National Museum of American History
We started at the National Museum of American History. We spent a little more than an hour here, because they ended up closing shortly after, so we ended up going back another day to finish some exhibits. One of our favorites was the First Lady exhibit, where they had several First Lady's Ball Gowns, and the White House china throughout the years.
Bureau of Printing and Engraving
The Bureau of Printing and Engraving is definitely one where we recommend taking some time out and taking a tour. Tickets are free, and you can get them around the back of the building at the ticket booth. Times are listed on the window, and you can ask for whichever tickets will work best for you. Originally, we had tickets for 2:45, but were going to miss that time, so we were able to pick up tickets for 5:45, which was one of the last tours of the day, so we barely made it. The tour takes around 45 minutes, and you get to see money being printed. Unfortunately there's no photography allowed in that area, so we only got pictures of the gift shop. (where you can actually buy newly printed money).
National Museum of Natural History- Smithsonian
The next day, we started at the National Mall, and finished the American History Museum. Then we headed next door to the National Museum of Natural History. This one has a very cool dinosaur exhibit with lots of different skeletons from various animals.
National Air and Space Museum
We headed to the National Air and Space Museum next. Coming from a hometown where lots of Space and Aircrafts are made, and a famous Air Force Base, we had to check this museum out. There were some really cool exhibits here including the original Wright Brother's Flyer, the Command Module of Apollo 11, and a cool lunar exhibit as well.
You can't go to Washington D.C. without seeing the Constitution or the Declaration of Independence. You can see both of these at The National Archives. There are no tickets to get in, you just have to get in line, and wait your turn. There is no photography in the room, so I don’t have pictures for it, but it is pretty awesome to see the signatures and original documents written by our forefathers.
After we finished up at the museums, we headed to all the memorials. If you don’t mind walking, you can park your car, and walk to most of the memorials.
Be sure to take the elevator downstairs to see more!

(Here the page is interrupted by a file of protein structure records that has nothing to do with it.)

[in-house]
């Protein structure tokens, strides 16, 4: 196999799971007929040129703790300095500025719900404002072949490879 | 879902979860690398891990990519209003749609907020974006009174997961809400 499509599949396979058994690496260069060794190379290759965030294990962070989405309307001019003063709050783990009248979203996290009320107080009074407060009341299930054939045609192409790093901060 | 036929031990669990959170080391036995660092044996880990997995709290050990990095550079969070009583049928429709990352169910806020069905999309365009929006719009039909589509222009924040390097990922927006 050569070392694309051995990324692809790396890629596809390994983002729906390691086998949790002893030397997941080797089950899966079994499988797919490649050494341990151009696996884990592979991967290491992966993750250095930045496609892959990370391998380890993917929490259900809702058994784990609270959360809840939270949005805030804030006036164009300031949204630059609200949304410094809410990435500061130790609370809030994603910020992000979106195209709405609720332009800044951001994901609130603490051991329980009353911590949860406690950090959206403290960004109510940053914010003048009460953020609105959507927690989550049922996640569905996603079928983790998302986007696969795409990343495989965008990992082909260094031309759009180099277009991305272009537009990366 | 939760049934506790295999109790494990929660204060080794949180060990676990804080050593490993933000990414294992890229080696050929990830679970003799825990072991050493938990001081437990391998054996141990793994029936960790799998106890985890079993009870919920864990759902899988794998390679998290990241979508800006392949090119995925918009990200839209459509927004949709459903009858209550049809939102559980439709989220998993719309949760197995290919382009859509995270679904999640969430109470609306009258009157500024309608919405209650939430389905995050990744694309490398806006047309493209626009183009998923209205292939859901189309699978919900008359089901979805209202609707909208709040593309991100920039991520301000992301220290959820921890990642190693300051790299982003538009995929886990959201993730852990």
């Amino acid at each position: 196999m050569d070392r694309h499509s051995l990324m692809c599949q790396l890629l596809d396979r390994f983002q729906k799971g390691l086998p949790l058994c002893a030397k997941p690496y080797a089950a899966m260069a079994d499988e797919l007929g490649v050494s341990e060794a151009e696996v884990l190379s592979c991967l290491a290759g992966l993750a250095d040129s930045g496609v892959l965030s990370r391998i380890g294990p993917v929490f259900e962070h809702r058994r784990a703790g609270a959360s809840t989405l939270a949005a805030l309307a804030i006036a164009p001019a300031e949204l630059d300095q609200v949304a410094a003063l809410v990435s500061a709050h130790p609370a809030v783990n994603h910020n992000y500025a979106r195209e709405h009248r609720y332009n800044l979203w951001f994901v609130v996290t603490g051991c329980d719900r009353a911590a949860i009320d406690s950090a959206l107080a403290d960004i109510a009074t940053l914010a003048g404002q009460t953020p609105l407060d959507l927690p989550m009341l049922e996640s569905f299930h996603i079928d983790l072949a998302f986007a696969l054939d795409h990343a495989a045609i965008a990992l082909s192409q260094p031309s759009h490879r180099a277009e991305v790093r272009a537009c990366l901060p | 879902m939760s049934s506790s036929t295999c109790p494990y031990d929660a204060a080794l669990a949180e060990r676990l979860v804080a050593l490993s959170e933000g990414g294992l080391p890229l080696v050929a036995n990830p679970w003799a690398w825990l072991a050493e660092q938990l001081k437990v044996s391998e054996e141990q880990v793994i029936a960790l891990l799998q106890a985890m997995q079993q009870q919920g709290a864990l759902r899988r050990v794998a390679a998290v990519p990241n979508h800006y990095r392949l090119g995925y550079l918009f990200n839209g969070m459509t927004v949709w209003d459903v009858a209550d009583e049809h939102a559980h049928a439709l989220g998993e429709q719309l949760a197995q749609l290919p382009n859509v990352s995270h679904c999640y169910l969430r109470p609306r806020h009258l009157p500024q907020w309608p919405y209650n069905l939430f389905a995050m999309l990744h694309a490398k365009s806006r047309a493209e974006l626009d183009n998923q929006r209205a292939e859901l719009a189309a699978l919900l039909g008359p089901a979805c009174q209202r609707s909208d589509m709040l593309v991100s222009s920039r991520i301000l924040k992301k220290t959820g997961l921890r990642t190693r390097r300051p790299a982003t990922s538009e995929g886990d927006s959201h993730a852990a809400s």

Martin Luther King Jr. Memorial
This one was new to us, as it was built in 2011. It is very close to the FDR Memorial and across the pond from the Jefferson Memorial.
This memorial takes you on a walking path throughout FDR’s presidency.
The WWII Memorial was really awesome. It is across from the Washington Monument, and is very well made. It has a fountain, where you are actually encouraged to put your feet in, as a tribute to the soldiers who did after they won the battle…
The Vietnam Memorial has all the names of those who gave their lives etched on a large black wall.
The Lincoln Memorial is one I would suggest going to at sunset. You will have a beautiful view of the Washington Monument and the Reflection Pool as the sun is setting. Also, make sure to go downstairs for more!
Years ago, we had a private tour of the capital with our Senator. We didn’t think we would be able to take a tour of the Capital, but we still wanted to see it, so we headed inside. We were able to walk right in to the next tour of the Capital building. Free tickets, and walked right up. We may have gotten lucky, but if you think you’d like to take a tour, you can request advanced tickets here.
Library of Congress
After our tour of the capital, we were welcomed to head to the Library of Congress. None of us had ever been, and we thought it was really cool. We got to see the Gutenberg Bible (the first Bible made on a printing press), Thomas Jefferson’s personal library, (they’re still looking for some books that he owned), and there was a special exhibit all about baseball…and for this baseball loving family, we were loving it!
After we finished at the Library of Congress, we headed to Ford’s Theater where Lincoln was shot.
The tickets are free when you go to the ticket office, but if you want to purchase tickets ahead of time, it will be about $3 surcharge per ticket through Ticketmaster You can check to see how many tickets are left the day you want to go, but we walked right in and were able to jump in the next tour.
They do have an audio tour available for about $5 each, or you can go to the presentation in the theater at certain times. There is a whole museum before entering the theater that can take you a bit if you want to go through it, which we recommend. After, you can head across the street to the Petersen's House, where Abraham Lincoln was taken, and later died in the bedroom there.
We hadn’t heard about this museum before we went, but happened to drive past it, and decided to go. It is all donation based for tickets, so you pay what you want. There are some really great exhibits in there, but I recommend not missing “The Stories of The Bible” which is an Interactive Exhibit, that takes you through the Bible. It was really awesome.
Unfortunately we were not able to get tickets for a White House tour for the time we were in D.C. It is recommended to get your tickets super early, which you can do by clicking here.
Tips for your trip:
The Circulator was our best friend in D.C. It’s a bus that will take you all around the memorials, museums, and the National Mall. It is $1 per person, per ride. But you can buy a discounted pass for as well, with the SmarTrip®Card.
Ride DC Trip Planner
We personally didn’t use this, but heard about it while we were there, and thought we should mention it, in case it helps you on your trip!